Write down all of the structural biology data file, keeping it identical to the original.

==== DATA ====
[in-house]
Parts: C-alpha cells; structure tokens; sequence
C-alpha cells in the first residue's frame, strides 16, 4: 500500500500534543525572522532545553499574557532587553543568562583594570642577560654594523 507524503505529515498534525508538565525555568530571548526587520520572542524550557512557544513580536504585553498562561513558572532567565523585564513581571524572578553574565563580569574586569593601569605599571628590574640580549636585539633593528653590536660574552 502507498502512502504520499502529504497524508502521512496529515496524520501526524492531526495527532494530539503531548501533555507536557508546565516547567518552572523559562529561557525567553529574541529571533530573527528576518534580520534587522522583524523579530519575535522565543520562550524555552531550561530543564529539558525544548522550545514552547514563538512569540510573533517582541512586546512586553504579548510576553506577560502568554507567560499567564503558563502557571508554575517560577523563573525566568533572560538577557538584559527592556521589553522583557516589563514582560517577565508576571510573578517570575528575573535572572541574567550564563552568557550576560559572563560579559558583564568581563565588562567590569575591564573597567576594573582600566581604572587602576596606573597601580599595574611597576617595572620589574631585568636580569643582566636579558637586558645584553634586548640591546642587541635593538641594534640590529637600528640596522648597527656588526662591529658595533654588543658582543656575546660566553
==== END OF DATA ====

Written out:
[in-house]
Parts: C-alpha cells; structure tokens; sequence
C-alpha cells in the first residue's frame, strides 16, 4: 500500500500534543525572522532545553499574557532587553543568562583594570642577560654594523 507524503505529515498534525508538565525555568530571548526587520520572542524550557512557544513580536504585553498562561513558572532567565523585564513581571524572578553574565563580569574586569593601569605599571628590574640580549636585539633593528653590536660574552 502507498502512502504520499502529504497524508502521512496529515496524520501526524492531526495527532494530539503531548501533555507536557508546565516547567518552572523559562529561557525567553529574541529571533530573527528576518534580520534587522522583524523579530519575535522565543520562550524555552531550561530543564529539558525544548522550545514552547514563538512569540510573533517582541512586546512586553504579548510576553506577560502568554507567560499567564503558563502557571508554575517560577523563573525566568533572560538577557538584559527592556521589553522583557516589563514582560517577565508576571510573578517570575528575573535572572541574567550564563552568557550576560559572563560579559558583564568581563565588562567590569575591564573597567576594573582600566581604572587602576596606573597601580599595574611597576617595572620589574631585568636580569643582566636579558637586558645584553634586548640591546642587541635593538641594534640590529637600528640596522648597527656588526662591529658595533654588543658582543656575546660566553